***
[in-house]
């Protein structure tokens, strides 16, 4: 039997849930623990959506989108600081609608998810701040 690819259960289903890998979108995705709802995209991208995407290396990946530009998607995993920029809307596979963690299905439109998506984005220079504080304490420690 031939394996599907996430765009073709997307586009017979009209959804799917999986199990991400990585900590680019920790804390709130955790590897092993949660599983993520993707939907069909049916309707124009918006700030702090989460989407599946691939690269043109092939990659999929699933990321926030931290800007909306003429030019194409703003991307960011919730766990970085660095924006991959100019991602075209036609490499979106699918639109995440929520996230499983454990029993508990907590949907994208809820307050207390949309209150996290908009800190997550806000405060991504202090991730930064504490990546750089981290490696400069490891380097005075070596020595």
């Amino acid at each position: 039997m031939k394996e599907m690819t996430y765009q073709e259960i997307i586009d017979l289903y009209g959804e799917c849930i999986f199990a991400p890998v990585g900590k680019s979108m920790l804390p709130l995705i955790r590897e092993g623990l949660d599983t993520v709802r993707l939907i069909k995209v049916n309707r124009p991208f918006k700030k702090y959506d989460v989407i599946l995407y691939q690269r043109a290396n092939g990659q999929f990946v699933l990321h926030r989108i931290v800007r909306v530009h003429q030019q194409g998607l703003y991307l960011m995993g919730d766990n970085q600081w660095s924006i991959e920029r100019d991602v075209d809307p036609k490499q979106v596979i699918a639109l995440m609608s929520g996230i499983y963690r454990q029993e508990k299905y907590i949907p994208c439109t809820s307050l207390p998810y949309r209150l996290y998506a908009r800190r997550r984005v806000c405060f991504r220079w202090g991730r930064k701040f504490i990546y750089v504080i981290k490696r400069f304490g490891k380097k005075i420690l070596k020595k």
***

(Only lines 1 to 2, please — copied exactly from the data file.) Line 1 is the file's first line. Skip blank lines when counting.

[in-house]
């Protein structure tokens, strides 16, 4: 039997849930623990959506989108600081609608998810701040 690819259960289903890998979108995705709802995209991208995407290396990946530009998607995993920029809307596979963690299905439109998506984005220079504080304490420690 031939394996599907996430765009073709997307586009017979009209959804799917999986199990991400990585900590680019920790804390709130955790590897092993949660599983993520993707939907069909049916309707124009918006700030702090989460989407599946691939690269043109092939990659999929699933990321926030931290800007909306003429030019194409703003991307960011919730766990970085660095924006991959100019991602075209036609490499979106699918639109995440929520996230499983454990029993508990907590949907994208809820307050207390949309209150996290908009800190997550806000405060991504202090991730930064504490990546750089981290490696400069490891380097005075070596020595």